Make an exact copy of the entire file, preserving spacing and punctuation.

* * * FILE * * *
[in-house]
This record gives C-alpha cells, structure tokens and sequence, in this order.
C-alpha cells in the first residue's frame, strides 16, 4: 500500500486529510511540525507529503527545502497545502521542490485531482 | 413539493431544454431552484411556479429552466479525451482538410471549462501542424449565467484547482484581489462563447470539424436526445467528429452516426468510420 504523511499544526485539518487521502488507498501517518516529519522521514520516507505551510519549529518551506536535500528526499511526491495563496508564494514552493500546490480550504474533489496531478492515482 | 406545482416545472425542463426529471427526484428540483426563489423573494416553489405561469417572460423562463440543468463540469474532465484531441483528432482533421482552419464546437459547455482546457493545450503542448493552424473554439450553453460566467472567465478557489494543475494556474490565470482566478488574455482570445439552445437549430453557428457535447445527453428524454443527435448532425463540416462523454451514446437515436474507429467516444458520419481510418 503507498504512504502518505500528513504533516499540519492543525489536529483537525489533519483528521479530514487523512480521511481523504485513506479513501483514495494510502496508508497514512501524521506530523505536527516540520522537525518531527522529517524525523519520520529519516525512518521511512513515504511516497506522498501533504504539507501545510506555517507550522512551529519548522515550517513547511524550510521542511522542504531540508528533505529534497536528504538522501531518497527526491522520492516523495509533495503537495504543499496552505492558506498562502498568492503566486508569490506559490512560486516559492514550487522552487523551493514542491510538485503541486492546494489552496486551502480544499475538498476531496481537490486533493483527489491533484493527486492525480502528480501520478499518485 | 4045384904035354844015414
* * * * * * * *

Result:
[in-house]
This record gives C-alpha cells, structure tokens and sequence, in this order.
C-alpha cells in the first residue's frame, strides 16, 4: 500500500486529510511540525507529503527545502497545502521542490485531482 | 413539493431544454431552484411556479429552466479525451482538410471549462501542424449565467484547482484581489462563447470539424436526445467528429452516426468510420 504523511499544526485539518487521502488507498501517518516529519522521514520516507505551510519549529518551506536535500528526499511526491495563496508564494514552493500546490480550504474533489496531478492515482 | 406545482416545472425542463426529471427526484428540483426563489423573494416553489405561469417572460423562463440543468463540469474532465484531441483528432482533421482552419464546437459547455482546457493545450503542448493552424473554439450553453460566467472567465478557489494543475494556474490565470482566478488574455482570445439552445437549430453557428457535447445527453428524454443527435448532425463540416462523454451514446437515436474507429467516444458520419481510418 503507498504512504502518505500528513504533516499540519492543525489536529483537525489533519483528521479530514487523512480521511481523504485513506479513501483514495494510502496508508497514512501524521506530523505536527516540520522537525518531527522529517524525523519520520529519516525512518521511512513515504511516497506522498501533504504539507501545510506555517507550522512551529519548522515550517513547511524550510521542511522542504531540508528533505529534497536528504538522501531518497527526491522520492516523495509533495503537495504543499496552505492558506498562502498568492503566486508569490506559490512560486516559492514550487522552487523551493514542491510538485503541486492546494489552496486551502480544499475538498476531496481537490486533493483527489491533484493527486492525480502528480501520478499518485 | 4045384904035354844015414